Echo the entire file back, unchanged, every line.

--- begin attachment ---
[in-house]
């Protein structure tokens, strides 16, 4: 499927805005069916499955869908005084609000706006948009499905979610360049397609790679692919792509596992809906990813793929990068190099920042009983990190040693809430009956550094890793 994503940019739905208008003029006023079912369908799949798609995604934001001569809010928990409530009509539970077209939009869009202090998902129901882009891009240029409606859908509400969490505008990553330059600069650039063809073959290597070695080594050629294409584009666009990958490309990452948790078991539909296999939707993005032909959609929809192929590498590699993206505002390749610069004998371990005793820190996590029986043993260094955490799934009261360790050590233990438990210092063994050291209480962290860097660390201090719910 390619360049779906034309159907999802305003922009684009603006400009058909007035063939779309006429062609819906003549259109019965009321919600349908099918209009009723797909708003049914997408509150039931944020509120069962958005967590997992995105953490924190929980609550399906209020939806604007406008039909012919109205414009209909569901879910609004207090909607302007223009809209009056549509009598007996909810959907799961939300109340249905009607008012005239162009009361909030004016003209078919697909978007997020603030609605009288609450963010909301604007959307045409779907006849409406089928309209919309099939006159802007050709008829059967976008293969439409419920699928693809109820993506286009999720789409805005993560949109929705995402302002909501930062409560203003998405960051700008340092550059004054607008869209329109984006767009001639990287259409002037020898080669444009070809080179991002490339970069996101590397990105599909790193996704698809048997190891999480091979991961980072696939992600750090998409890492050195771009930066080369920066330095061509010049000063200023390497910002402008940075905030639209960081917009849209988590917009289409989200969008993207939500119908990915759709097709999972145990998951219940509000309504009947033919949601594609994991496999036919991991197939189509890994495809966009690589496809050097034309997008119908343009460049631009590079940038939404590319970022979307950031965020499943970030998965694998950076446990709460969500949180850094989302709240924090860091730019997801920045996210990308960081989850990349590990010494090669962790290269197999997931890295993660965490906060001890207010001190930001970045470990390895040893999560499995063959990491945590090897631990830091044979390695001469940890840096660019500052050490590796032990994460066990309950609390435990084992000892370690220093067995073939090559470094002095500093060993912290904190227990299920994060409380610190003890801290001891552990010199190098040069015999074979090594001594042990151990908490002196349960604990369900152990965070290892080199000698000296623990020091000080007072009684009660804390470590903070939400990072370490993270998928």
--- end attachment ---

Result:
[in-house]
């Protein structure tokens, strides 16, 4: 499927805005069916499955869908005084609000706006948009499905979610360049397609790679692919792509596992809906990813793929990068190099920042009983990190040693809430009956550094890793 994503940019739905208008003029006023079912369908799949798609995604934001001569809010928990409530009509539970077209939009869009202090998902129901882009891009240029409606859908509400969490505008990553330059600069650039063809073959290597070695080594050629294409584009666009990958490309990452948790078991539909296999939707993005032909959609929809192929590498590699993206505002390749610069004998371990005793820190996590029986043993260094955490799934009261360790050590233990438990210092063994050291209480962290860097660390201090719910 390619360049779906034309159907999802305003922009684009603006400009058909007035063939779309006429062609819906003549259109019965009321919600349908099918209009009723797909708003049914997408509150039931944020509120069962958005967590997992995105953490924190929980609550399906209020939806604007406008039909012919109205414009209909569901879910609004207090909607302007223009809209009056549509009598007996909810959907799961939300109340249905009607008012005239162009009361909030004016003209078919697909978007997020603030609605009288609450963010909301604007959307045409779907006849409406089928309209919309099939006159802007050709008829059967976008293969439409419920699928693809109820993506286009999720789409805005993560949109929705995402302002909501930062409560203003998405960051700008340092550059004054607008869209329109984006767009001639990287259409002037020898080669444009070809080179991002490339970069996101590397990105599909790193996704698809048997190891999480091979991961980072696939992600750090998409890492050195771009930066080369920066330095061509010049000063200023390497910002402008940075905030639209960081917009849209988590917009289409989200969008993207939500119908990915759709097709999972145990998951219940509000309504009947033919949601594609994991496999036919991991197939189509890994495809966009690589496809050097034309997008119908343009460049631009590079940038939404590319970022979307950031965020499943970030998965694998950076446990709460969500949180850094989302709240924090860091730019997801920045996210990308960081989850990349590990010494090669962790290269197999997931890295993660965490906060001890207010001190930001970045470990390895040893999560499995063959990491945590090897631990830091044979390695001469940890840096660019500052050490590796032990994460066990309950609390435990084992000892370690220093067995073939090559470094002095500093060993912290904190227990299920994060409380610190003890801290001891552990010199190098040069015999074979090594001594042990151990908490002196349960604990369900152990965070290892080199000698000296623990020091000080007072009684009660804390470590903070939400990072370490993270998928």